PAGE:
Sometimes, reality bites. Of the forty-three employees at Picturehouse’s New York-based headquarters, many will remain involved with the larger company through September to handle Picturehouse’s three upcoming releases: “The Women,” “Kit Kittredge” and “Mongol.” A Warner Independent spokesperson declined to comment on its employees’ plans, but while the demise was less expected, it was ultimately also less a cause for communal outcry. Although Warner Independent president Polly Cohen came from a studio background with the company, arriving to the independent distribution business from the oustide in, much beloved Picturehouse president Bob Berney landed there after playing an incessantly consequential role in the field for many years. As Head of Distribution and Marketing for IFC when “Y Tu Mama Tambien” became a hit and the pioneer behind the massive success of “My Big Fat Greek Wedding,” Berney proved again and again that people with his kind of job had a purpose. “Everyone in the industry was expecting something to happen, but I don’t think anybody expected them to let go of an asset like Bob Berney,” said producer Jason Kliot.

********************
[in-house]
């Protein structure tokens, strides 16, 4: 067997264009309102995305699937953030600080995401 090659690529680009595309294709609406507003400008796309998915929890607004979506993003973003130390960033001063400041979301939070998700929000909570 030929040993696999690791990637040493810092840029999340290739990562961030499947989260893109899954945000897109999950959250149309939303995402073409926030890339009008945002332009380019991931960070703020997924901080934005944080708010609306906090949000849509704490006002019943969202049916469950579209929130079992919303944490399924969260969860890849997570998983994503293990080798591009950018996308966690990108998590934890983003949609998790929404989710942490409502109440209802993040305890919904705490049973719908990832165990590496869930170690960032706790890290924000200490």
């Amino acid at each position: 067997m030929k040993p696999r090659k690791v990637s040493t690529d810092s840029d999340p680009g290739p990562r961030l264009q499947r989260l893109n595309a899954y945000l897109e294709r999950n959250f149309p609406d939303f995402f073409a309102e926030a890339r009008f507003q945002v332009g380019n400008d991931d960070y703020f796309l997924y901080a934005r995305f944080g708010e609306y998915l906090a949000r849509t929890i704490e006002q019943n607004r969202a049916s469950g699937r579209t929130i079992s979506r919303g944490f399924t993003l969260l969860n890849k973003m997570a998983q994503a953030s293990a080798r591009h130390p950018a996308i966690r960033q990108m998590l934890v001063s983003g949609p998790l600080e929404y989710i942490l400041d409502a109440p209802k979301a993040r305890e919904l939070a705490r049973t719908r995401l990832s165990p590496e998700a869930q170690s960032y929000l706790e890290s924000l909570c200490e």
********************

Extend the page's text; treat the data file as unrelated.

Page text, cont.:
Alongside displeasure over Berney’s fate, many in the industry contested a line in the studio’s statement pledging their allegiance to “the sprit of independent filmmaking.” The move implied anything but. “It just seems to contradict the statement Horn is making,” Kliot offered. Pressed on the issue via e-mail, Horn simply added, “We remain very committed to making and acquiring films of all shapes and sizes. For our company, we do not believe we need to have multiple infrastructures duplicating their efforts.” He rejected the possibility that the studio had little or no interest in specialty films. “This should in no way be a reflection of our commitment to making smaller pictures,” he said. “I, myself, am a huge film of independent film and see them frequently.”